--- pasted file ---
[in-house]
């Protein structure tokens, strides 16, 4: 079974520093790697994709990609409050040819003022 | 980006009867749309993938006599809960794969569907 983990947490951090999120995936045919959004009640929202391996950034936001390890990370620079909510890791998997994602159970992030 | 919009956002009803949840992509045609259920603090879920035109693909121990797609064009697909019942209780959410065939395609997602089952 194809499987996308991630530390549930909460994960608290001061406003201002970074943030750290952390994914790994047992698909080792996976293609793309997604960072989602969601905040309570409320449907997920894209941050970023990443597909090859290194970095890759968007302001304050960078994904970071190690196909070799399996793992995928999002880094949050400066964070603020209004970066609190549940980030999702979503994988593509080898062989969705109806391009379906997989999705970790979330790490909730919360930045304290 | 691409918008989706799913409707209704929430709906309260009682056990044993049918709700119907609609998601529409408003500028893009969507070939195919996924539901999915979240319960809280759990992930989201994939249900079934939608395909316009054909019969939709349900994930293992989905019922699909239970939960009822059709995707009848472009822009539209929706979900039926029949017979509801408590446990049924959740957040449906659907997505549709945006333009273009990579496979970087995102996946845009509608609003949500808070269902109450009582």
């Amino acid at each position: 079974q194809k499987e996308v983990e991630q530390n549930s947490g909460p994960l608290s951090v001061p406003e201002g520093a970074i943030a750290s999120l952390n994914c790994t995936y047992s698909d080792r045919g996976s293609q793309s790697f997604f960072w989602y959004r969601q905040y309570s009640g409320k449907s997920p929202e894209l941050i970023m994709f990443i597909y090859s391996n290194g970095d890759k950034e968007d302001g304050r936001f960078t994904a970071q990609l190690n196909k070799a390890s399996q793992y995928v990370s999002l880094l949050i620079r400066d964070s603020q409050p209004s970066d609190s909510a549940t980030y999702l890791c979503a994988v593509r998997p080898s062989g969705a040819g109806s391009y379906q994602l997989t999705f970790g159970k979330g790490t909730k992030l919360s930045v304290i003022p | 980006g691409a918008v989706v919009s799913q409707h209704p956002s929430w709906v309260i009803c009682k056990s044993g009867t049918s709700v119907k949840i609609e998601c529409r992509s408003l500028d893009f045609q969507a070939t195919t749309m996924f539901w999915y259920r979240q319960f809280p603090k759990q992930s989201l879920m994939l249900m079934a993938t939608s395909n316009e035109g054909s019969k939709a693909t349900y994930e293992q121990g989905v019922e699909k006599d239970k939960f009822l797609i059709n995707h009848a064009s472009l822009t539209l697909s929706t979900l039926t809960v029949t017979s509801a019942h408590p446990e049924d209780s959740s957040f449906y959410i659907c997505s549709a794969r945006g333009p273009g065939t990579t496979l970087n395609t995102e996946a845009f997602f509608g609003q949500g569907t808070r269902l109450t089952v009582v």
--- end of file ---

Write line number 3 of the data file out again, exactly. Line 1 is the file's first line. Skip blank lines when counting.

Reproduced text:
């Amino acid at each position: 079974q194809k499987e996308v983990e991630q530390n549930s947490g909460p994960l608290s951090v001061p406003e201002g520093a970074i943030a750290s999120l952390n994914c790994t995936y047992s698909d080792r045919g996976s293609q793309s790697f997604f960072w989602y959004r969601q905040y309570s009640g409320k449907s997920p929202e894209l941050i970023m994709f990443i597909y090859s391996n290194g970095d890759k950034e968007d302001g304050r936001f960078t994904a970071q990609l190690n196909k070799a390890s399996q793992y995928v990370s999002l880094l949050i620079r400066d964070s603020q409050p209004s970066d609190s909510a549940t980030y999702l890791c979503a994988v593509r998997p080898s062989g969705a040819g109806s391009y379906q994602l997989t999705f970790g159970k979330g790490t909730k992030l919360s930045v304290i003022p | 980006g691409a918008v989706v919009s799913q409707h209704p956002s929430w709906v309260i009803c009682k056990s044993g009867t049918s709700v119907k949840i609609e998601c529409r992509s408003l500028d893009f045609q969507a070939t195919t749309m996924f539901w999915y259920r979240q319960f809280p603090k759990q992930s989201l879920m994939l249900m079934a993938t939608s395909n316009e035109g054909s019969k939709a693909t349900y994930e293992q121990g989905v019922e699909k006599d239970k939960f009822l797609i059709n995707h009848a064009s472009l822009t539209l697909s929706t979900l039926t809960v029949t017979s509801a019942h408590p446990e049924d209780s959740s957040f449906y959410i659907c997505s549709a794969r945006g333009p273009g065939t990579t496979l970087n395609t995102e996946a845009f997602f509608g609003q949500g569907t808070r269902l109450t089952v009582v």